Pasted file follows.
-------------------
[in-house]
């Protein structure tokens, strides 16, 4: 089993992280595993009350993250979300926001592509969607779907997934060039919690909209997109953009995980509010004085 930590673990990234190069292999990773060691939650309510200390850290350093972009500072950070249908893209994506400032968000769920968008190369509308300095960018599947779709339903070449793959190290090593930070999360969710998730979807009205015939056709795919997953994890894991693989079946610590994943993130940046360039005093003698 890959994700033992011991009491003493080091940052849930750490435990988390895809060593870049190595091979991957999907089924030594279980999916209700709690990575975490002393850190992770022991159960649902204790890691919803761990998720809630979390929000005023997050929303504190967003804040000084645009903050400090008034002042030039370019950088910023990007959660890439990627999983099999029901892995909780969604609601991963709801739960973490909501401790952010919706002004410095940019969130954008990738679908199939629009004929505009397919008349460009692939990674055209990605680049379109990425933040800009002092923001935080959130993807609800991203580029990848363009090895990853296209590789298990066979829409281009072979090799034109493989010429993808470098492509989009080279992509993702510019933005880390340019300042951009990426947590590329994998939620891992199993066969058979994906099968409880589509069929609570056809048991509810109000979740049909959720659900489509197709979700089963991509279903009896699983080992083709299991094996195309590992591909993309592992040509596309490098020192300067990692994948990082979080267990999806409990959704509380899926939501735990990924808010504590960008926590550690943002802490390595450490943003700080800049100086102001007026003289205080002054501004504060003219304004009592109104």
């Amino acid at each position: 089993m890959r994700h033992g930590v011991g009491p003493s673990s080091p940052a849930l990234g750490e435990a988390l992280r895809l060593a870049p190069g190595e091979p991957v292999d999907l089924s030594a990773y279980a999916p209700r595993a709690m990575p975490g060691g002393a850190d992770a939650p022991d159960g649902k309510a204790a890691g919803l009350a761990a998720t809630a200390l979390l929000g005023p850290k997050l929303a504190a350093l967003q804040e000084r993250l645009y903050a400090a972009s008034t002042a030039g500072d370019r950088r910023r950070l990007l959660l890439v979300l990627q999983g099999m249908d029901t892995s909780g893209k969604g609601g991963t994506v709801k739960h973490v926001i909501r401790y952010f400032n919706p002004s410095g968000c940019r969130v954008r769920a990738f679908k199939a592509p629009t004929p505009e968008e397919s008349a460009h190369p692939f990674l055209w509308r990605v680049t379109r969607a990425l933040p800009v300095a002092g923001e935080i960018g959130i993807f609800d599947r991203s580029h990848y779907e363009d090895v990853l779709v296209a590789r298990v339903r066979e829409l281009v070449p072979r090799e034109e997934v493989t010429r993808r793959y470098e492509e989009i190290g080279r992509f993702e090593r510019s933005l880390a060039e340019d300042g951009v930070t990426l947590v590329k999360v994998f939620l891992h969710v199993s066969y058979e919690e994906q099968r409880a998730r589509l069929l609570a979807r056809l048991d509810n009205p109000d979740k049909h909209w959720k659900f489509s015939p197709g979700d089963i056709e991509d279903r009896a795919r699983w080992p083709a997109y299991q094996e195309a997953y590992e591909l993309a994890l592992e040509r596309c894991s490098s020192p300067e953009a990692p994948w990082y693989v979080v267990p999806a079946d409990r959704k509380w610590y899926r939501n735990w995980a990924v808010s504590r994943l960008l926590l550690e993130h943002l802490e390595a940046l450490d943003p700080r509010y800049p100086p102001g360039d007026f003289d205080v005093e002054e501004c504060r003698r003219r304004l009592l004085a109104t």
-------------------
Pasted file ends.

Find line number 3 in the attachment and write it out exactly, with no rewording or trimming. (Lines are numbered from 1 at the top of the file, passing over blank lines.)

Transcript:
């Amino acid at each position: 089993m890959r994700h033992g930590v011991g009491p003493s673990s080091p940052a849930l990234g750490e435990a988390l992280r895809l060593a870049p190069g190595e091979p991957v292999d999907l089924s030594a990773y279980a999916p209700r595993a709690m990575p975490g060691g002393a850190d992770a939650p022991d159960g649902k309510a204790a890691g919803l009350a761990a998720t809630a200390l979390l929000g005023p850290k997050l929303a504190a350093l967003q804040e000084r993250l645009y903050a400090a972009s008034t002042a030039g500072d370019r950088r910023r950070l990007l959660l890439v979300l990627q999983g099999m249908d029901t892995s909780g893209k969604g609601g991963t994506v709801k739960h973490v926001i909501r401790y952010f400032n919706p002004s410095g968000c940019r969130v954008r769920a990738f679908k199939a592509p629009t004929p505009e968008e397919s008349a460009h190369p692939f990674l055209w509308r990605v680049t379109r969607a990425l933040p800009v300095a002092g923001e935080i960018g959130i993807f609800d599947r991203s580029h990848y779907e363009d090895v990853l779709v296209a590789r298990v339903r066979e829409l281009v070449p072979r090799e034109e997934v493989t010429r993808r793959y470098e492509e989009i190290g080279r992509f993702e090593r510019s933005l880390a060039e340019d300042g951009v930070t990426l947590v590329k999360v994998f939620l891992h969710v199993s066969y058979e919690e994906q099968r409880a998730r589509l069929l609570a979807r056809l048991d509810n009205p109000d979740k049909h909209w959720k659900f489509s015939p197709g979700d089963i056709e991509d279903r009896a795919r699983w080992p083709a997109y299991q094996e195309a997953y590992e591909l993309a994890l592992e040509r596309c894991s490098s020192p300067e953009a990692p994948w990082y693989v979080v267990p999806a079946d409990r959704k509380w610590y899926r939501n735990w995980a990924v808010s504590r994943l960008l926590l550690e993130h943002l802490e390595a940046l450490d943003p700080r509010y800049p100086p102001g360039d007026f003289d205080v005093e002054e501004c504060r003698r003219r304004l009592l004085a109104t």